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Mental Health Untangled


OOTW Winners

It sometimes takes us a while to get our presenters to bring their entries into the “Out of the Woods” Competition back, so that we can all see how they were made.

Cutting board and OOTW Award Presentation

This is a typical example of what I am talking about, as Barry Viner’s winning chopping board “Fish in a Moonlight Creek” has already gone to its new owner.


Luckily, Barry has been busy in his workshop and brought the next generation of boards in to show us.

Still using the same technique of building different coloured timbers with a Jarrah surround then adding stringing and inlay to create a unique look to each board.

Cutting boards and Barry describig construction

I can see us all having to lift our game the next time we make a chopping board. Congratulations Barry it was a well-deserved first place.





Mental Health Untangled

I really must apologise for the extended delay in reporting on this meeting but as I was not there on the night, putting these details together has taken the combined effort of Carolyn, Edward, and myself.

Edward talking on Mental Health

When Edward rashly volunteered to give us this talk, I was not sure how you could condense what can be a complicated set of conditions and do justice to his explanations.

However, it did not take long before everyone was laughing and hanging on to his every word.

Edward began by telling us a bit about himself and his background.

Then things got onto the more serious topics which he peppered with funny stories to lighten up the evening.

He talked about the importance of our health, both physical and social and how it affects all areas of our lives. In general men tend to ignore issues with their health, in particular their mental health and there are many reasons why this occurs.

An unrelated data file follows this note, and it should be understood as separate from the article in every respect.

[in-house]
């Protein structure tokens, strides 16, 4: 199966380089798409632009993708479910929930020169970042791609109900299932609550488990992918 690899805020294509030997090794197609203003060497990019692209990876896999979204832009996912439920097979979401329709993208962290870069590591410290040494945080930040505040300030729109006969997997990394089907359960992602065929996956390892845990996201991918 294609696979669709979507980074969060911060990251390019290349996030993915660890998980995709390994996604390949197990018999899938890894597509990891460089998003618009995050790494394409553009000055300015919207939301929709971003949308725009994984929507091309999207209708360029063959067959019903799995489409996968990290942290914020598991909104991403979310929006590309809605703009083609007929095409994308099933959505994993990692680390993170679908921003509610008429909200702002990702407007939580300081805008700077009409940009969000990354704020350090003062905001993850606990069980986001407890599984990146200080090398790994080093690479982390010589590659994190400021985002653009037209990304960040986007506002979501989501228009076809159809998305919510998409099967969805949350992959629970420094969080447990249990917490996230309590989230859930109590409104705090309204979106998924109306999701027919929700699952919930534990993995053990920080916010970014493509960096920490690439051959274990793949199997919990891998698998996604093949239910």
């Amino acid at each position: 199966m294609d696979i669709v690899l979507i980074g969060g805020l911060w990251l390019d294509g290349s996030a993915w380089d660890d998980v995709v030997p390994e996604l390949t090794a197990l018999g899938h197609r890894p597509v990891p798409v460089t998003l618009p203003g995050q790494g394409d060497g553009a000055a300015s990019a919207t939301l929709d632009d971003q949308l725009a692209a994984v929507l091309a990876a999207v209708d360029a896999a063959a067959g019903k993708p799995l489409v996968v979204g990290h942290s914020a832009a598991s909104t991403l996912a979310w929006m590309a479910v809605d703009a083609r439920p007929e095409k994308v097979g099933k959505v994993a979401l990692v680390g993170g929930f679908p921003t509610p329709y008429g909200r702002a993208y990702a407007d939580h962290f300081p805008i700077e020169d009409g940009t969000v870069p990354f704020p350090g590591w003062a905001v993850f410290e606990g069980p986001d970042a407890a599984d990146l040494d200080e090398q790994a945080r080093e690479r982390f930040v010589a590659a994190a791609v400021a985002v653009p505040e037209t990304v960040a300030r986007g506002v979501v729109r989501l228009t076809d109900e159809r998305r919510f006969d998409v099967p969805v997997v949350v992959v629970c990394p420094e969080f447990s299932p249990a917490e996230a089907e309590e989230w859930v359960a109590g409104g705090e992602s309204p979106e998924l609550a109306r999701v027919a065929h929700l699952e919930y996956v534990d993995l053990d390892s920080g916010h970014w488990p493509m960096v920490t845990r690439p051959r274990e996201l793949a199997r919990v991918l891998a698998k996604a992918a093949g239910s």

He explained the most common issues affecting us all as aging men.

A very sober statistic is that seven men suicide every day in Australia, three times the rate of women.

This number is even higher in disadvantaged groups like those living remotely or from culturally diverse backgrounds.

Mental health difficulties can affect people at any time, not only during times of high stress.

Edward then gave us information on ways to take better care of ourselves and hopefully preventing these conditions occurring in the first place.

He also gave us good advice on what we can to do to help others, such as looking out for signs, model positive behaviour, reduce stigma and more than anything else, keep talking.

Edward finished with some good advice on what to do if we encounter someone in distress and the best way we could help them.

When Edward and I first talked about this at one of our workshops at Dwellingup, we both felt it was too important a subject to be ignored as it affects all of us to a lesser or greater degree.

So, I would like to thank Edward for explaining these problems to us in a way that we can all relate to, and if it only makes a couple of us think more about what he has said then it has all been worthwhile.

Melville Wood Turners

Morris Buzzacott Reserve
51 Williamson Rd
Kardinya WA 6163